time consuming, and are avoided. The force table is tabulated in terms of the square of

inter-particle distances, so inter-particle distances are required only when pair correlation

functions or bond angle distribution functions are accumulated.








S* 0* 0 0* 0

r .. m0 ; .



0
0000 0 *0 * *0 00



SPr imary cel


Repea t ed second a r y c e lls

Ne ghborho od abou t t om
Figure 3-3. The effect of periodic boundary conditions in a simulated system. Note
that the neighborhood of an atom may extend beyond the primary cell.









Application of Periodic Boundary Conditions


The use of periodic boundary conditions allows one to model a bulk-like material

with a limited number of particles. A schematic showing the effect of periodic boundary

conditions is presented in figure 2-3.

Periodic boundary conditions are applied to the simulated system when finding

inter-particle distances. If the difference in any coordinate is greater than one-half the

corresponding dimension of the cell, then the corresponding image of the particle located

in an adjacent cell will be closer to the central particle than the particle in the primary

cell. The difference in the coordinate is then adjusted to reflect this by either adding or

subtracting the corresponding dimension of the cell to minimize the absolute values of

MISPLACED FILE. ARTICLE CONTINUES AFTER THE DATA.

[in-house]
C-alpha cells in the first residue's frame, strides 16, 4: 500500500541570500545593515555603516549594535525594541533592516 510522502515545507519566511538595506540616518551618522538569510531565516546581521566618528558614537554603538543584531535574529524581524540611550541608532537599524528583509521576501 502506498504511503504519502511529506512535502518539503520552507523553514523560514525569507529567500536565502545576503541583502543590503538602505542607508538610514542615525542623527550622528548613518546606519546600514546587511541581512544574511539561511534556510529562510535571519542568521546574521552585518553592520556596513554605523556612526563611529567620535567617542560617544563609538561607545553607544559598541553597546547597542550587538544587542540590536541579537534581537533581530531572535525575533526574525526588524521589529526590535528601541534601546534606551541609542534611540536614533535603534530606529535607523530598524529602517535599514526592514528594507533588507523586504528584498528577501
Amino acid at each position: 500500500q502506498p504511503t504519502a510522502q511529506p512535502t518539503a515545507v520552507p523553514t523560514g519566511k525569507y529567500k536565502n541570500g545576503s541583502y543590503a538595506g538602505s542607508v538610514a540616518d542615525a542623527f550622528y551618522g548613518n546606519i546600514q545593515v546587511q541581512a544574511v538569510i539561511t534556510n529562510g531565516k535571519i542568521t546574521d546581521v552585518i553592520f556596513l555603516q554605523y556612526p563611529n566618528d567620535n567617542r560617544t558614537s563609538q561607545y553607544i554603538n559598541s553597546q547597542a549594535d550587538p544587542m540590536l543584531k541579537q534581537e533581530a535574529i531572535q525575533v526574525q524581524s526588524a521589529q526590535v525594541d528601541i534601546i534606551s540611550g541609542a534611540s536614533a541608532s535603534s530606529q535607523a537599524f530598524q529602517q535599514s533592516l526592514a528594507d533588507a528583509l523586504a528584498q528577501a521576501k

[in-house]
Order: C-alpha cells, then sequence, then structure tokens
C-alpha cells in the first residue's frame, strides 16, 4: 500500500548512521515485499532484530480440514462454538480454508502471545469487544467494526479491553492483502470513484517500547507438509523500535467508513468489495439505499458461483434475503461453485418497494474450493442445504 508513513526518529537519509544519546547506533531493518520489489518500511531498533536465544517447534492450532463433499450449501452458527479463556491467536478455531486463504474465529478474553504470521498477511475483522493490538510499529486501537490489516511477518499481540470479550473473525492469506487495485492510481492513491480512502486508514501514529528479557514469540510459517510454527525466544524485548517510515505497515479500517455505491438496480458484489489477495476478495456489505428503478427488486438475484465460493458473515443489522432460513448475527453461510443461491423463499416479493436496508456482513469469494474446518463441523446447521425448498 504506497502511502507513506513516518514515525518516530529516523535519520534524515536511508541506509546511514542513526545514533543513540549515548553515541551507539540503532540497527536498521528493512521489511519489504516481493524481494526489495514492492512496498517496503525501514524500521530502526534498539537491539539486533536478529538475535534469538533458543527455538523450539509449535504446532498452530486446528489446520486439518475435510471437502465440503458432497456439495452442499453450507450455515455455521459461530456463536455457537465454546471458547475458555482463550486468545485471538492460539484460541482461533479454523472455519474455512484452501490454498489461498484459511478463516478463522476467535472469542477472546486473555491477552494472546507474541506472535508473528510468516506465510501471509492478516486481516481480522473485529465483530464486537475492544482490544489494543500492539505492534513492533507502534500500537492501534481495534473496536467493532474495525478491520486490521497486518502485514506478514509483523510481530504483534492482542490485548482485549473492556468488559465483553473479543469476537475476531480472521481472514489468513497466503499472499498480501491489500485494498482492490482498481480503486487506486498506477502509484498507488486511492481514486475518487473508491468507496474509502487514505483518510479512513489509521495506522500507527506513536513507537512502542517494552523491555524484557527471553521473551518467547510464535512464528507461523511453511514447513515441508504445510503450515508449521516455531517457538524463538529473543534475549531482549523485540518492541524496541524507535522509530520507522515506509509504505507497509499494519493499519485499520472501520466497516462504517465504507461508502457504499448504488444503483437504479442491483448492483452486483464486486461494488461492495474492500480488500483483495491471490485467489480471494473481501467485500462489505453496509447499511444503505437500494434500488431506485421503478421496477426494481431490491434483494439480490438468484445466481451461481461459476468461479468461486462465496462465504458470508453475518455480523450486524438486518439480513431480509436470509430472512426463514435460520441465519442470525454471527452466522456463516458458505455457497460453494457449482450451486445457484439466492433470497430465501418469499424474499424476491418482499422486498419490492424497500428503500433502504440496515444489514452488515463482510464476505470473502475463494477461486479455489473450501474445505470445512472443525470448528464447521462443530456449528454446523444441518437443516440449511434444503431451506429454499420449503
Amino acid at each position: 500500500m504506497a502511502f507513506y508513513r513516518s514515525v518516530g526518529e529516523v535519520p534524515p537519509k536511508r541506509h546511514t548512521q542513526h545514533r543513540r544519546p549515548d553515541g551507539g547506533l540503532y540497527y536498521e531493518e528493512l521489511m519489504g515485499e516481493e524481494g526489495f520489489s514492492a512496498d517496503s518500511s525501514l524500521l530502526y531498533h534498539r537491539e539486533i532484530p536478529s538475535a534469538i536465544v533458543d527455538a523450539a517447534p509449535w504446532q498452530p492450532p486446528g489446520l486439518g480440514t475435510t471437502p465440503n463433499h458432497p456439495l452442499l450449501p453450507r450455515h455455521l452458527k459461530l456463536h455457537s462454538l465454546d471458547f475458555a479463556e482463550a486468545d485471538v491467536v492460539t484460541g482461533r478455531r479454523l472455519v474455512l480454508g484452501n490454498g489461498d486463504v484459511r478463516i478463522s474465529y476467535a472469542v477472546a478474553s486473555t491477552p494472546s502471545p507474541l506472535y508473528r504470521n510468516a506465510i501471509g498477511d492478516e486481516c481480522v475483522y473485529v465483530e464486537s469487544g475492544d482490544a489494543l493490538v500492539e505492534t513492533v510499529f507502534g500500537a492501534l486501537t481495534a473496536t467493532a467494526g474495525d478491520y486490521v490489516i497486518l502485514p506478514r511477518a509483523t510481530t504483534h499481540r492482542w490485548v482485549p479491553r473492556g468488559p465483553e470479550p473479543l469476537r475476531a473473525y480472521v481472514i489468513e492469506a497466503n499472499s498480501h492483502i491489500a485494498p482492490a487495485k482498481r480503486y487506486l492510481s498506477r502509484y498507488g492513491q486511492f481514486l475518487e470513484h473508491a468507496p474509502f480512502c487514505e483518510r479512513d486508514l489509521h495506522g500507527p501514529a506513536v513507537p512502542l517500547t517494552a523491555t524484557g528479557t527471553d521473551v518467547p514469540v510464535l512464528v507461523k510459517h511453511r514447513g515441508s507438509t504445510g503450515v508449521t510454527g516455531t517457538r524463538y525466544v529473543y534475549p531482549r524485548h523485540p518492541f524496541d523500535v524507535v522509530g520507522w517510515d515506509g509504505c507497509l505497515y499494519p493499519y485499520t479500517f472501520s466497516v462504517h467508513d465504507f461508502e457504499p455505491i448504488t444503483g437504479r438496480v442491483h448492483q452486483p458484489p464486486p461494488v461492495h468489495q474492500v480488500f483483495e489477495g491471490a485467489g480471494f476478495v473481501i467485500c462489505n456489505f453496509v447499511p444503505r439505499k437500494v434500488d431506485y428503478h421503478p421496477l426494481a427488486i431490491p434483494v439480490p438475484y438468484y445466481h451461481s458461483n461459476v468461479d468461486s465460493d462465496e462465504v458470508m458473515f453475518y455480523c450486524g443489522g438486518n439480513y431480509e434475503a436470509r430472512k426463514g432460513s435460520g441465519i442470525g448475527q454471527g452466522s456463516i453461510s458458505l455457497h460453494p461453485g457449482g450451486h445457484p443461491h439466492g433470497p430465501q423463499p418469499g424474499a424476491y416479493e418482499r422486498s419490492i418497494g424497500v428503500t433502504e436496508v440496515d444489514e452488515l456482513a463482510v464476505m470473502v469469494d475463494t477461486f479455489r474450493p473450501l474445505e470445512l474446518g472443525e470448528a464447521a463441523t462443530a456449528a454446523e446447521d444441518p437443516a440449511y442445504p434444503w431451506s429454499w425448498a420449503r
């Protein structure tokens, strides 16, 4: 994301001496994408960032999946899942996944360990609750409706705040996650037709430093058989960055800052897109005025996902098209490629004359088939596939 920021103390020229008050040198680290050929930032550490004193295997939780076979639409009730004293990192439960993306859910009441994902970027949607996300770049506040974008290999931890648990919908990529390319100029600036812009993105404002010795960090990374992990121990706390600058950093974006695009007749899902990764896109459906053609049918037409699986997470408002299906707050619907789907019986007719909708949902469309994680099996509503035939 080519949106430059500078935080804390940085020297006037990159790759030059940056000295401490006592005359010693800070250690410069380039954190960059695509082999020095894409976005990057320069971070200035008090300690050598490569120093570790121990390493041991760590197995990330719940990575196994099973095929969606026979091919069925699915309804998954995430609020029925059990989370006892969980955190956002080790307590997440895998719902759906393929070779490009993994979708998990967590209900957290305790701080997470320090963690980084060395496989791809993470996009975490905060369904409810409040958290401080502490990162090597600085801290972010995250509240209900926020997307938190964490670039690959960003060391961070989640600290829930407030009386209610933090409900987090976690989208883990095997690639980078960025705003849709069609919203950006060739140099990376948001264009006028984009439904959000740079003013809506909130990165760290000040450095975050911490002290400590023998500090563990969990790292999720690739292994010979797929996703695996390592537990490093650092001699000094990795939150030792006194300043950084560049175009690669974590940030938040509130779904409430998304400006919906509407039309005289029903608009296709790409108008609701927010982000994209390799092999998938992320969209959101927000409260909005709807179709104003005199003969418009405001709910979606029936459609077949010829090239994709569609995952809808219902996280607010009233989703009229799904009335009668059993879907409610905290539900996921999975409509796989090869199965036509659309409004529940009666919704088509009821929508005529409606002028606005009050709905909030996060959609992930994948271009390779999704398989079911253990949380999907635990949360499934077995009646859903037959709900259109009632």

the difference. It is the resulting difference that is used in the Pythagorean relation to

find the square of the distance between the particles. The algorithm by which this is

performed is as follows: The differences in coordinates are calculated from

d,i= x, x- ,

and are subsequently adjusted with


S= d., s. round(),


and used in the Pythagorean relation


2 3


where u = 1, 2, 3 denote the Cartesian dimensions of space,









x,, is the u Cartesian coordinate of atom i,

x,5 is the u Cartesian coordinate of atom j,

di is the u coordinate difference between atoms i and j,

d',, is the u coordinate difference between atoms i andj after correction

for periodic boundary conditions,

s, is the u dimension of the cell,

round(x) is a function that returns the integer nearest to its argument, x,

and

r, is the distance between atoms i andj.

The application of periodic boundary conditions gets more difficult when the cell

is sheared. Suppose that one puts the cell oriented with the coordinate axes into simple